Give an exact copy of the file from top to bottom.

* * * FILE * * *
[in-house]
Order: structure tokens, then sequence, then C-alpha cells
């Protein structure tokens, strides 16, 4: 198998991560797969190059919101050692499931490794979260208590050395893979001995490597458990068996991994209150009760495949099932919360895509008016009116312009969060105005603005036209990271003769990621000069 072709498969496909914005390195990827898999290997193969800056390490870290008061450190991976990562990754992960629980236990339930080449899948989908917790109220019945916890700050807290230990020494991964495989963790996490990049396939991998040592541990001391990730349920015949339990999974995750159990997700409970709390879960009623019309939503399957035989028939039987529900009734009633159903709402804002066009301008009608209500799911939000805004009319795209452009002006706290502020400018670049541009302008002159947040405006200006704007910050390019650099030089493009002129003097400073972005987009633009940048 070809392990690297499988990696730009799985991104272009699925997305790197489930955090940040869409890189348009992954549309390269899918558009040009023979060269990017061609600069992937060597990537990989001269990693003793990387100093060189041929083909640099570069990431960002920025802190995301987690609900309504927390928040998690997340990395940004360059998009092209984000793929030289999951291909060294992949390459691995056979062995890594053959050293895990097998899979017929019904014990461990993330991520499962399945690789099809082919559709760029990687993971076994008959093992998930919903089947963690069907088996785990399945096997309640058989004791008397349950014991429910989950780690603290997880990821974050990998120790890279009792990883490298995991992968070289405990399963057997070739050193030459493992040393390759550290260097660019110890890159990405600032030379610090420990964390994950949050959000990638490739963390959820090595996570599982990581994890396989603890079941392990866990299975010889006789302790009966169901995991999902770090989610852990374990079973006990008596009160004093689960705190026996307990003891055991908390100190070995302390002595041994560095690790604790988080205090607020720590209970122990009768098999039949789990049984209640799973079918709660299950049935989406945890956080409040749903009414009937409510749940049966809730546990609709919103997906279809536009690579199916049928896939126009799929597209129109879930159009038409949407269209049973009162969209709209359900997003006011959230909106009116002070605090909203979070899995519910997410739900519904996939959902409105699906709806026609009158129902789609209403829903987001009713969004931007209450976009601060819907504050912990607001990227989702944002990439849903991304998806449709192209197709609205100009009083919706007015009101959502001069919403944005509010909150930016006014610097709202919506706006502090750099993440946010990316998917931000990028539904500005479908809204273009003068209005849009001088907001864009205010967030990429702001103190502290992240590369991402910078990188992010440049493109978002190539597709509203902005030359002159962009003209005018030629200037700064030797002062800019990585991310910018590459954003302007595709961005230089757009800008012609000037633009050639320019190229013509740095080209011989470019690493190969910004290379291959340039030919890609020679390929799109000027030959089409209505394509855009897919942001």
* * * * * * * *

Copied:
[in-house]
Order: structure tokens, then sequence, then C-alpha cells
């Protein structure tokens, strides 16, 4: 198998991560797969190059919101050692499931490794979260208590050395893979001995490597458990068996991994209150009760495949099932919360895509008016009116312009969060105005603005036209990271003769990621000069 072709498969496909914005390195990827898999290997193969800056390490870290008061450190991976990562990754992960629980236990339930080449899948989908917790109220019945916890700050807290230990020494991964495989963790996490990049396939991998040592541990001391990730349920015949339990999974995750159990997700409970709390879960009623019309939503399957035989028939039987529900009734009633159903709402804002066009301008009608209500799911939000805004009319795209452009002006706290502020400018670049541009302008002159947040405006200006704007910050390019650099030089493009002129003097400073972005987009633009940048 070809392990690297499988990696730009799985991104272009699925997305790197489930955090940040869409890189348009992954549309390269899918558009040009023979060269990017061609600069992937060597990537990989001269990693003793990387100093060189041929083909640099570069990431960002920025802190995301987690609900309504927390928040998690997340990395940004360059998009092209984000793929030289999951291909060294992949390459691995056979062995890594053959050293895990097998899979017929019904014990461990993330991520499962399945690789099809082919559709760029990687993971076994008959093992998930919903089947963690069907088996785990399945096997309640058989004791008397349950014991429910989950780690603290997880990821974050990998120790890279009792990883490298995991992968070289405990399963057997070739050193030459493992040393390759550290260097660019110890890159990405600032030379610090420990964390994950949050959000990638490739963390959820090595996570599982990581994890396989603890079941392990866990299975010889006789302790009966169901995991999902770090989610852990374990079973006990008596009160004093689960705190026996307990003891055991908390100190070995302390002595041994560095690790604790988080205090607020720590209970122990009768098999039949789990049984209640799973079918709660299950049935989406945890956080409040749903009414009937409510749940049966809730546990609709919103997906279809536009690579199916049928896939126009799929597209129109879930159009038409949407269209049973009162969209709209359900997003006011959230909106009116002070605090909203979070899995519910997410739900519904996939959902409105699906709806026609009158129902789609209403829903987001009713969004931007209450976009601060819907504050912990607001990227989702944002990439849903991304998806449709192209197709609205100009009083919706007015009101959502001069919403944005509010909150930016006014610097709202919506706006502090750099993440946010990316998917931000990028539904500005479908809204273009003068209005849009001088907001864009205010967030990429702001103190502290992240590369991402910078990188992010440049493109978002190539597709509203902005030359002159962009003209005018030629200037700064030797002062800019990585991310910018590459954003302007595709961005230089757009800008012609000037633009050639320019190229013509740095080209011989470019690493190969910004290379291959340039030919890609020679390929799109000027030959089409209505394509855009897919942001």